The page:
NEWS
12/02/2019 23:48 GMT

Fund Housebuilding In Africa To Ease UK's Housing Crisis, Says Top Architect Sir Nicholas Grimshaw

"We should be making them exciting cities, so London doesn’t become such a magnet."

PA Archive/PA Images

One of the UK’s leading architects has called for public money to be invested in housing in Africa to help solve the UK’s housing crisis.

Sir Nicholas Grimshaw, who designed Waterloo Station’s international terminal and the Eden Project, told BBC’s Newsnight the government could be spending “half our national income” building new homes in cities including Lagos in Nigeria.

He argues it would make them more attractive places to live and reduce Britain’s status as a “magnet” for migrants.

Sir Nicholas, who is launching an exhibition to mark his career, said: “I think we should in cities abroad, like Lagos and African cities or wherever ... we should be actually building in them and spending money there and making them exciting cities, so London doesn’t become such a magnet.”

He added: “And I mean real cash, I mean like half our national income. Really major cash. I think it would make such a difference.”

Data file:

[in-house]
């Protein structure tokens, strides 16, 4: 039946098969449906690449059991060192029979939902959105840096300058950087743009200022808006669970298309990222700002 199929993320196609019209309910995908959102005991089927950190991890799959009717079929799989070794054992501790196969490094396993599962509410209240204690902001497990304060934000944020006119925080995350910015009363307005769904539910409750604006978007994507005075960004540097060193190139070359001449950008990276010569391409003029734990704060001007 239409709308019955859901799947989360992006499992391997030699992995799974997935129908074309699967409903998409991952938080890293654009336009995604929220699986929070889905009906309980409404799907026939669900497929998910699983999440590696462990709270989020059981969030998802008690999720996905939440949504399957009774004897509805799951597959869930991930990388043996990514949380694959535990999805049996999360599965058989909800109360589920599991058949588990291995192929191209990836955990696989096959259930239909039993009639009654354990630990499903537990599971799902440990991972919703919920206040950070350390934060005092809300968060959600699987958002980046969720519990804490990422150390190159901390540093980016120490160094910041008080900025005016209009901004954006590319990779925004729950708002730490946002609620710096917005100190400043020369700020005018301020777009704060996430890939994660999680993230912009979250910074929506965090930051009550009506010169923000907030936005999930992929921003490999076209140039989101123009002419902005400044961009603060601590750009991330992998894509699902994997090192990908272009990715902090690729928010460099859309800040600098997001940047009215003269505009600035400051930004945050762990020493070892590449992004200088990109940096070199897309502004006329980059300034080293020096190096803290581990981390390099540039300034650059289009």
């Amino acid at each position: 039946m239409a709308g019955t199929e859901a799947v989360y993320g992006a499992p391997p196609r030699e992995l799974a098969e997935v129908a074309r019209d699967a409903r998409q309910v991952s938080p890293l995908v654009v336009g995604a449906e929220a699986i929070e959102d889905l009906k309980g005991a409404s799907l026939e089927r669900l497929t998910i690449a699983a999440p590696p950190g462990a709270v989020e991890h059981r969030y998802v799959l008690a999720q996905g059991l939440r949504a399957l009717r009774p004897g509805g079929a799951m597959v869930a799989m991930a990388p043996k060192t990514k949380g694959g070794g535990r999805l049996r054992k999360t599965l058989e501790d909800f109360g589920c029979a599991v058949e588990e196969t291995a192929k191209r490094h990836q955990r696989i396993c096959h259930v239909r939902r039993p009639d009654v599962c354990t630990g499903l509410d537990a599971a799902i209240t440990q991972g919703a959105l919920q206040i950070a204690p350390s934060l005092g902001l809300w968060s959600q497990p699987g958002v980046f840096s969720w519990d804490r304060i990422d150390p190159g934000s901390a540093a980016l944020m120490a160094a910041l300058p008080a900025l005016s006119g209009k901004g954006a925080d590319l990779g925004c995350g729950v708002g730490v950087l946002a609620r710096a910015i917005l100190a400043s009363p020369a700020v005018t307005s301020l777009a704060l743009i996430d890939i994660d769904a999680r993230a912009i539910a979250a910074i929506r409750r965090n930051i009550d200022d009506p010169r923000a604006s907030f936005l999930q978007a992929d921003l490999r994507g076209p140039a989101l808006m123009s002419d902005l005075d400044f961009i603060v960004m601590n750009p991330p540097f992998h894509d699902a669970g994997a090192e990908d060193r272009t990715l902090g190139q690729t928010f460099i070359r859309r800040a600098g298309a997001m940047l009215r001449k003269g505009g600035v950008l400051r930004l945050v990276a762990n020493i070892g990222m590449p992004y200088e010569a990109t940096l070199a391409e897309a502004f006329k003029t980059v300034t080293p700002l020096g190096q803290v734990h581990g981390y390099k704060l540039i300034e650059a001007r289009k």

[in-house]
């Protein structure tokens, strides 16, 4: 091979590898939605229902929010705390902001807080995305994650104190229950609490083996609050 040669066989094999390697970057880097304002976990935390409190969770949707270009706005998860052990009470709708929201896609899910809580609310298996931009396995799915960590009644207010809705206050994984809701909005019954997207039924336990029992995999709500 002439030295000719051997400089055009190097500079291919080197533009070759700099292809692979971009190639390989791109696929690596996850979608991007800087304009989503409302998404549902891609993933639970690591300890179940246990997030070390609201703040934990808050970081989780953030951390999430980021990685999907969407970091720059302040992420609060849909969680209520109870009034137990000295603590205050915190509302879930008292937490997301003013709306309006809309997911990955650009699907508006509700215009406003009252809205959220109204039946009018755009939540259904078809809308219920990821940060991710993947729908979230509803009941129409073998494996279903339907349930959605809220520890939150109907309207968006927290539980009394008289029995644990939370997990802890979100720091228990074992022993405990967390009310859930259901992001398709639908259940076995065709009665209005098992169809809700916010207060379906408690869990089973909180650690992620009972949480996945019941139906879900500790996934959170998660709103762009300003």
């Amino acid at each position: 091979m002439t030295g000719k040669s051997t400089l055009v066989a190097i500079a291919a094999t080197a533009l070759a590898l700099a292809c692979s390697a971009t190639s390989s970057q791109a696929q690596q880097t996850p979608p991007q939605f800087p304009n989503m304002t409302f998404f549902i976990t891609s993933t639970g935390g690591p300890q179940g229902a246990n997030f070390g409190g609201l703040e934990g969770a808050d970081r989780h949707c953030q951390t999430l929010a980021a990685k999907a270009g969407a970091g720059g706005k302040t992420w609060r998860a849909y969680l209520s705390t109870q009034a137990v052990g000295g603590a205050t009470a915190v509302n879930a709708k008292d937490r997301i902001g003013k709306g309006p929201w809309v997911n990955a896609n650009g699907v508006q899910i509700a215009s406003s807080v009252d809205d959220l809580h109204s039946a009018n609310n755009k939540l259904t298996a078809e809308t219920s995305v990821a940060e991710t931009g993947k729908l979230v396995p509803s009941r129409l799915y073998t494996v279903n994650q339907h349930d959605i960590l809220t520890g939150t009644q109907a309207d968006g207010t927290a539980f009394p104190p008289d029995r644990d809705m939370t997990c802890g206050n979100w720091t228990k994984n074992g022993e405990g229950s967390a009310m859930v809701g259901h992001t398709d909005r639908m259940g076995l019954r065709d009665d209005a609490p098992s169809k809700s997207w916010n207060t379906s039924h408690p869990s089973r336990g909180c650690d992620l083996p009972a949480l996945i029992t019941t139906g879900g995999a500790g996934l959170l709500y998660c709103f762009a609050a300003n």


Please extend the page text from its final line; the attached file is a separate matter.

Asked whether he believed such a policy would be popular with the public, Sir Nicholas replied: “I don’t see why not. I’d put an enormous amount of money into overseas development. It’s a pinch of salt, what we spend in overseas development.”

Sir Nicholas also backed HS2 amid renewed speculation over the future of the high-speed rail project.

He said: “I’m a great believer in having a railway spine up the whole middle of the country. It’s modern Britain to have a service of railways up the whole middle, with branches everywhere. It’ll tie us together. We’re not a very big country.

“Over the years, people have had railways along their back gardens. In the Victorian times we were building railways along people’s gardens. You don’t hear people complaining about railways in the way they do about motorways.”

Sir Nicholas also spoke of his horror after the Grenfell Tower disaster in west London, and said the blaze showed the need for renovations to older blocks.

He said: “You had a building something like 20 storeys and one staircase. When I heard that I was absolutely shocked.

“There are a large number of tower blocks that probably would benefit from complete upgrades or being torn down in some places.”